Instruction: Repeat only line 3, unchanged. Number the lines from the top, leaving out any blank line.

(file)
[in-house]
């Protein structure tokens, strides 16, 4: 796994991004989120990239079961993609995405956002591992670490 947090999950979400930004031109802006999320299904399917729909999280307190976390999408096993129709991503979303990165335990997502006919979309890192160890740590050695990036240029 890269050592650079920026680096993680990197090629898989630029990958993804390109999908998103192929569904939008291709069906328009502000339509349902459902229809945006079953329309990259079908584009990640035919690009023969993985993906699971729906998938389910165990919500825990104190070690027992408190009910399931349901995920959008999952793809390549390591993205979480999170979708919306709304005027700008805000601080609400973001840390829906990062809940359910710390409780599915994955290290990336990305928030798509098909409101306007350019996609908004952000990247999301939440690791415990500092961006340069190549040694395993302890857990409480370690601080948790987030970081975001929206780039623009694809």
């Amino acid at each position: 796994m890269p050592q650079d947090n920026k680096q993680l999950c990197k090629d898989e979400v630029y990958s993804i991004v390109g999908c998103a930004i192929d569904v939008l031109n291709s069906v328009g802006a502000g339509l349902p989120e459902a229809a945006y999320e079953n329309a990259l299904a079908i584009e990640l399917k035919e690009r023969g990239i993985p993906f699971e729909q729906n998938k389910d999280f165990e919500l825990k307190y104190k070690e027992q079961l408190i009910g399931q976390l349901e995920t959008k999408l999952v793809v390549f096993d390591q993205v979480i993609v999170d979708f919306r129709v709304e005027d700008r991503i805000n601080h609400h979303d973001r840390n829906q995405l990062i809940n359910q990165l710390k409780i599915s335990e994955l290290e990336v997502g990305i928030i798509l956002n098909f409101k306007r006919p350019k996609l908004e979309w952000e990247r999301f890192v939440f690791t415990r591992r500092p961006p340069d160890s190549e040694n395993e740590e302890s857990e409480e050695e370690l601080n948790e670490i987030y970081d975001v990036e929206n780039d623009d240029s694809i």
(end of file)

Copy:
């Amino acid at each position: 796994m890269p050592q650079d947090n920026k680096q993680l999950c990197k090629d898989e979400v630029y990958s993804i991004v390109g999908c998103a930004i192929d569904v939008l031109n291709s069906v328009g802006a502000g339509l349902p989120e459902a229809a945006y999320e079953n329309a990259l299904a079908i584009e990640l399917k035919e690009r023969g990239i993985p993906f699971e729909q729906n998938k389910d999280f165990e919500l825990k307190y104190k070690e027992q079961l408190i009910g399931q976390l349901e995920t959008k999408l999952v793809v390549f096993d390591q993205v979480i993609v999170d979708f919306r129709v709304e005027d700008r991503i805000n601080h609400h979303d973001r840390n829906q995405l990062i809940n359910q990165l710390k409780i599915s335990e994955l290290e990336v997502g990305i928030i798509l956002n098909f409101k306007r006919p350019k996609l908004e979309w952000e990247r999301f890192v939440f690791t415990r591992r500092p961006p340069d160890s190549e040694n395993e740590e302890s857990e409480e050695e370690l601080n948790e670490i987030y970081d975001v990036e929206n780039d623009d240029s694809i």